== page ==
There’s this ‘Ah, sh**’ moment where you suddenly realize you’ve created a lot more work for yourself… It’s my responsibility to develop this project, to continue to produce shows that initiate conversation on the scene, and inspire others to do the same.

Community is immensely important and probably the greatest contributing factor to the work I’m doing right now. I wouldn’t be performing as a noise artist if I hadn’t been offered equipment to borrow, or encouraged by a strong support system. It’s important to take the act of art-making out of this context of self, and emphasize the honesty in needing one another to survive and grow. Listening is key to inclusivity, and can directly affect your immediate environment. Allow others, especially marginalized others, a platform to speak and react. Defend them.

I’m also gonna use this as an opportunity to apologize to anyone I may have kicked in the head at the last HNBF. I’m sorry. I hope you had a good time, anyway.

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Muyassar Kurdi

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Muyassar Kurdi is a noise musician, vocalist, dancer, and performance artist.

I am from Chicago where I felt there was a lot of gatekeeping within the scene. It feels different than in NYC, where I currently reside. Perhaps it’s because Chicago is a lot smaller. Regardless, Chicago produces very powerful works within the dance and improvisation/experimental music worlds in both underground and more formal spaces. The Chicago scene actually links experimental dance and sound much more than I’ve seen in NYC so far… which lends to more feminine qualities. But then again, in actuality, both cities’ scenes are largely comprised of cis white men. And it is exclusive and feels like a club. And I don’t even want to be a part of that club, anyway.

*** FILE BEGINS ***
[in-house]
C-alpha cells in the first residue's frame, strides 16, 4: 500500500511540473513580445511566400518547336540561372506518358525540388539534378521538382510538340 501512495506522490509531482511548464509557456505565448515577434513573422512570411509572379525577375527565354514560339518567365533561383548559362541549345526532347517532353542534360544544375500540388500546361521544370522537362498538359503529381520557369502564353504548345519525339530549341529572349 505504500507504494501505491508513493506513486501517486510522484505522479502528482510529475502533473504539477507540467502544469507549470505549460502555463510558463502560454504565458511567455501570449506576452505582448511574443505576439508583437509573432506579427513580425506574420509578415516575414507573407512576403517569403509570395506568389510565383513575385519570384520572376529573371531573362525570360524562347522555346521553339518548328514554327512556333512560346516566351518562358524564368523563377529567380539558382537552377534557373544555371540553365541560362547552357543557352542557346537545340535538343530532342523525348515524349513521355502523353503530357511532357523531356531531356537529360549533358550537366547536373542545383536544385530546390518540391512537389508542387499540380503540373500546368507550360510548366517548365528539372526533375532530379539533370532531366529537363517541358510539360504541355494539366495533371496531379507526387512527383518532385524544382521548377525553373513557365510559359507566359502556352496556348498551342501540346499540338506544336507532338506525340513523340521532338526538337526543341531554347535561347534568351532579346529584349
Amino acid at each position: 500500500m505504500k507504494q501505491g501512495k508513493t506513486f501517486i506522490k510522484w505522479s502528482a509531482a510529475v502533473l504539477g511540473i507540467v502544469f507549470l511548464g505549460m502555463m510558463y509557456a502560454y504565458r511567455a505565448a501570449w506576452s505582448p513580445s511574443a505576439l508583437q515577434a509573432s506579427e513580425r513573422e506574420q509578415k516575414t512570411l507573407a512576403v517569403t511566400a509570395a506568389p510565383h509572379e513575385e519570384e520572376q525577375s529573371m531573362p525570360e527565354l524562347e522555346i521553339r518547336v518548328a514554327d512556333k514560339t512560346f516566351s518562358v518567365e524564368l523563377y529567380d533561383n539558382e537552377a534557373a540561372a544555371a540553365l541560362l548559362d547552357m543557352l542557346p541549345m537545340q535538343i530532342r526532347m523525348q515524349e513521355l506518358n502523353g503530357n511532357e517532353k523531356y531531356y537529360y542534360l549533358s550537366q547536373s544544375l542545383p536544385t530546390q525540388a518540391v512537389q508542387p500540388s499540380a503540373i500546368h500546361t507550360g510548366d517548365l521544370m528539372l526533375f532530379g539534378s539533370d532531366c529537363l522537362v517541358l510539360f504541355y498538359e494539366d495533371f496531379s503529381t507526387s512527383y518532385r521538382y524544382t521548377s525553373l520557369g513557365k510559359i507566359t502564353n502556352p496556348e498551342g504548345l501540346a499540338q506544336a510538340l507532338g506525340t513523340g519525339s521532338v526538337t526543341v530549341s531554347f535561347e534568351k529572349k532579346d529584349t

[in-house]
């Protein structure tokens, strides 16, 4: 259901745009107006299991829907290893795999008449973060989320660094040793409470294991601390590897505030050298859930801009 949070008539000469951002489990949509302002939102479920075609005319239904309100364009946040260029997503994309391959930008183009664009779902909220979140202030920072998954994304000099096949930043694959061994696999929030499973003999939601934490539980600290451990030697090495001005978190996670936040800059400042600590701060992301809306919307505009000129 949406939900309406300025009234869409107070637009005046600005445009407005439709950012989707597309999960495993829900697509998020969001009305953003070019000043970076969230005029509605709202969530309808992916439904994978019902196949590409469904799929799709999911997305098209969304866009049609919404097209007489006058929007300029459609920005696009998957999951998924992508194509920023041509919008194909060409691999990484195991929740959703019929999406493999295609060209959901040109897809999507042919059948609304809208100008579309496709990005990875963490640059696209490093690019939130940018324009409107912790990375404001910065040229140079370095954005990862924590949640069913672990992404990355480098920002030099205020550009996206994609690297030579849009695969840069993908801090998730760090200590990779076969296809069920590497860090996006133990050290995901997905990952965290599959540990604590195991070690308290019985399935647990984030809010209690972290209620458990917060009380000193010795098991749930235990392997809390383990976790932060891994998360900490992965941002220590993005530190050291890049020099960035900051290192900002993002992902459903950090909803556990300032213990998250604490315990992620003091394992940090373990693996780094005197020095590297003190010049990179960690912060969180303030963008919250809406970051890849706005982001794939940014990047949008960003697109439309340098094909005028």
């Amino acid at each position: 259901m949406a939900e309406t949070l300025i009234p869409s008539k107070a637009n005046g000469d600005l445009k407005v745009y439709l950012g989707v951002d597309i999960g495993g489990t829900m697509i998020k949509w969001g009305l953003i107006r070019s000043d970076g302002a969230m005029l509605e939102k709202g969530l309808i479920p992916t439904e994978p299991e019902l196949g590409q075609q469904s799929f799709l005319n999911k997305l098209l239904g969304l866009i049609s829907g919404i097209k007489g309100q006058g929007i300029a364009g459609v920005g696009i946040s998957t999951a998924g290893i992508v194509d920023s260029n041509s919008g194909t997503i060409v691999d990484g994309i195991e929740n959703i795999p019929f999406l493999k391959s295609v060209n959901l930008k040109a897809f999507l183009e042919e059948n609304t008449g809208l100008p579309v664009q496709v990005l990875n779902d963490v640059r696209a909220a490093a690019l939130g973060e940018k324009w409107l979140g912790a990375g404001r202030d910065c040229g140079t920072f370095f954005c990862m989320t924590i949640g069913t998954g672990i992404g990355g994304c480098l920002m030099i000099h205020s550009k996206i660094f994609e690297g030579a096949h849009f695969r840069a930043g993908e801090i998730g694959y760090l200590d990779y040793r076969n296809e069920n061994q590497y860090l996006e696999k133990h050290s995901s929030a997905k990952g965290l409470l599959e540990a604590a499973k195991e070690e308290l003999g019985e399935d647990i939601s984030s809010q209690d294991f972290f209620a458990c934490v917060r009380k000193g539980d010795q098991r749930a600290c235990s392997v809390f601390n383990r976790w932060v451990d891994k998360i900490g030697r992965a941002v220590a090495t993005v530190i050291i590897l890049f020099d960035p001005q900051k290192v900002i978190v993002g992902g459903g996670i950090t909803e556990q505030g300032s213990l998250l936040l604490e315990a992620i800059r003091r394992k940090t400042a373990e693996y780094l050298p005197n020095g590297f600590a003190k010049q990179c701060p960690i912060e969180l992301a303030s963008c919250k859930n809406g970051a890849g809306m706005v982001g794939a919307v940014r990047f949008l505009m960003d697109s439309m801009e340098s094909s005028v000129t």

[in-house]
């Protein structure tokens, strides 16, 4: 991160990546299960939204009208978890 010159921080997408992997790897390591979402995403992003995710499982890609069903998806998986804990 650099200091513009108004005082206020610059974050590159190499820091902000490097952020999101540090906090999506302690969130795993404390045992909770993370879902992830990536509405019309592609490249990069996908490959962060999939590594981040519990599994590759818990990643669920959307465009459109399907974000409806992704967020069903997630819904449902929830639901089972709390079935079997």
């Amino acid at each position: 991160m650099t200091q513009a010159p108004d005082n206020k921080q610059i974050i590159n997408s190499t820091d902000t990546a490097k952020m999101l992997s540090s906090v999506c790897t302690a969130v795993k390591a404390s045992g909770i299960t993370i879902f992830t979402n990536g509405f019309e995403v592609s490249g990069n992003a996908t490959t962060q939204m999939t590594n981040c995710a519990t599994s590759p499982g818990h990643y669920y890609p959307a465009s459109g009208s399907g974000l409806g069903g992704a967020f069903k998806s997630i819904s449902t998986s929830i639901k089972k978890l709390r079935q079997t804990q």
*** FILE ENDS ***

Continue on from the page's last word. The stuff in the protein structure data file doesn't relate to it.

I want to claim space, and make room for diversity in all the ways that I can. The avant-garde can be posh and inaccessible in a lot of ways… but it doesn’t have to be. My craft is an inwards journey; but I learned very quickly that what I wanted to do was bring people together, welcoming others into my web of abstraction.

I want to claim space, and make room for diversity in all the ways that I can. The avant-garde can be posh and inaccessible in a lot of ways… but it doesn’t have to be.

I have felt resistance in Chicago — too many cliques — especially when I was younger and navigating the scene for the first time. I never went to art school or studied music at the conservatory, but I was a city-born young lady going to all the underground shows at the dirty warehouses. I would go see noise and art-rock performances by bands such as ONO, and it would totally redirect my reality and inform me on how I was living in my body. I felt so much liberation from these types of performances, and Chicago is so wonderful for that. It is dirty and wild and ruthless and innovative and accessible all at the same time.